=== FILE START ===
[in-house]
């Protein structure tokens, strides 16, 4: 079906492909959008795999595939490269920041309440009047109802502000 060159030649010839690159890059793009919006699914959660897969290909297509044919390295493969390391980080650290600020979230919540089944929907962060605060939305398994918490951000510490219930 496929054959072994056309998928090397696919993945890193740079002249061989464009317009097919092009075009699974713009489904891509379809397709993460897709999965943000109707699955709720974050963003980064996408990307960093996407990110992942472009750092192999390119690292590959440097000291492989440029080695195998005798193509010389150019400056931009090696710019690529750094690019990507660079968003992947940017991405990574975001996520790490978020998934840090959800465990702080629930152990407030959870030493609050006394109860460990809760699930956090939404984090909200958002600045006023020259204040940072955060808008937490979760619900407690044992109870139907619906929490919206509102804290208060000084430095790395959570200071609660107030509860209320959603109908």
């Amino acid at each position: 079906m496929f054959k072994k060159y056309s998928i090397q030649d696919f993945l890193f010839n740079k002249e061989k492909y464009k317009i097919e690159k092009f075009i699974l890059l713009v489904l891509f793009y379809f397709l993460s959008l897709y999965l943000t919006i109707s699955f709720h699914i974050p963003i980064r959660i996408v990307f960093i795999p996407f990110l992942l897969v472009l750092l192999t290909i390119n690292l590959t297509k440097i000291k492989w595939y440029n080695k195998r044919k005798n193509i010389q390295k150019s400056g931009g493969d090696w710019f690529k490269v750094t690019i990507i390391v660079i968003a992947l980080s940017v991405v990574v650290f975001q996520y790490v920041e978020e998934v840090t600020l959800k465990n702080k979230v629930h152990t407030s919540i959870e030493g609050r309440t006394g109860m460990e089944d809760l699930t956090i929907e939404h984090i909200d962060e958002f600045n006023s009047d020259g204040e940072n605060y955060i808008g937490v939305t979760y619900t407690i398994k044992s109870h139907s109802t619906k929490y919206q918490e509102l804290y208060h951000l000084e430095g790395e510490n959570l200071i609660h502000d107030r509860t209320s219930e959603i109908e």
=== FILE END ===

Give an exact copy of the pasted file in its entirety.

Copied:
[in-house]
């Protein structure tokens, strides 16, 4: 079906492909959008795999595939490269920041309440009047109802502000 060159030649010839690159890059793009919006699914959660897969290909297509044919390295493969390391980080650290600020979230919540089944929907962060605060939305398994918490951000510490219930 496929054959072994056309998928090397696919993945890193740079002249061989464009317009097919092009075009699974713009489904891509379809397709993460897709999965943000109707699955709720974050963003980064996408990307960093996407990110992942472009750092192999390119690292590959440097000291492989440029080695195998005798193509010389150019400056931009090696710019690529750094690019990507660079968003992947940017991405990574975001996520790490978020998934840090959800465990702080629930152990407030959870030493609050006394109860460990809760699930956090939404984090909200958002600045006023020259204040940072955060808008937490979760619900407690044992109870139907619906929490919206509102804290208060000084430095790395959570200071609660107030509860209320959603109908």
């Amino acid at each position: 079906m496929f054959k072994k060159y056309s998928i090397q030649d696919f993945l890193f010839n740079k002249e061989k492909y464009k317009i097919e690159k092009f075009i699974l890059l713009v489904l891509f793009y379809f397709l993460s959008l897709y999965l943000t919006i109707s699955f709720h699914i974050p963003i980064r959660i996408v990307f960093i795999p996407f990110l992942l897969v472009l750092l192999t290909i390119n690292l590959t297509k440097i000291k492989w595939y440029n080695k195998r044919k005798n193509i010389q390295k150019s400056g931009g493969d090696w710019f690529k490269v750094t690019i990507i390391v660079i968003a992947l980080s940017v991405v990574v650290f975001q996520y790490v920041e978020e998934v840090t600020l959800k465990n702080k979230v629930h152990t407030s919540i959870e030493g609050r309440t006394g109860m460990e089944d809760l699930t956090i929907e939404h984090i909200d962060e958002f600045n006023s009047d020259g204040e940072n605060y955060i808008g937490v939305t979760y619900t407690i398994k044992s109870h139907s109802t619906k929490y919206q918490e509102l804290y208060h951000l000084e430095g790395e510490n959570l200071i609660h502000d107030r509860t209320s219930e959603i109908e």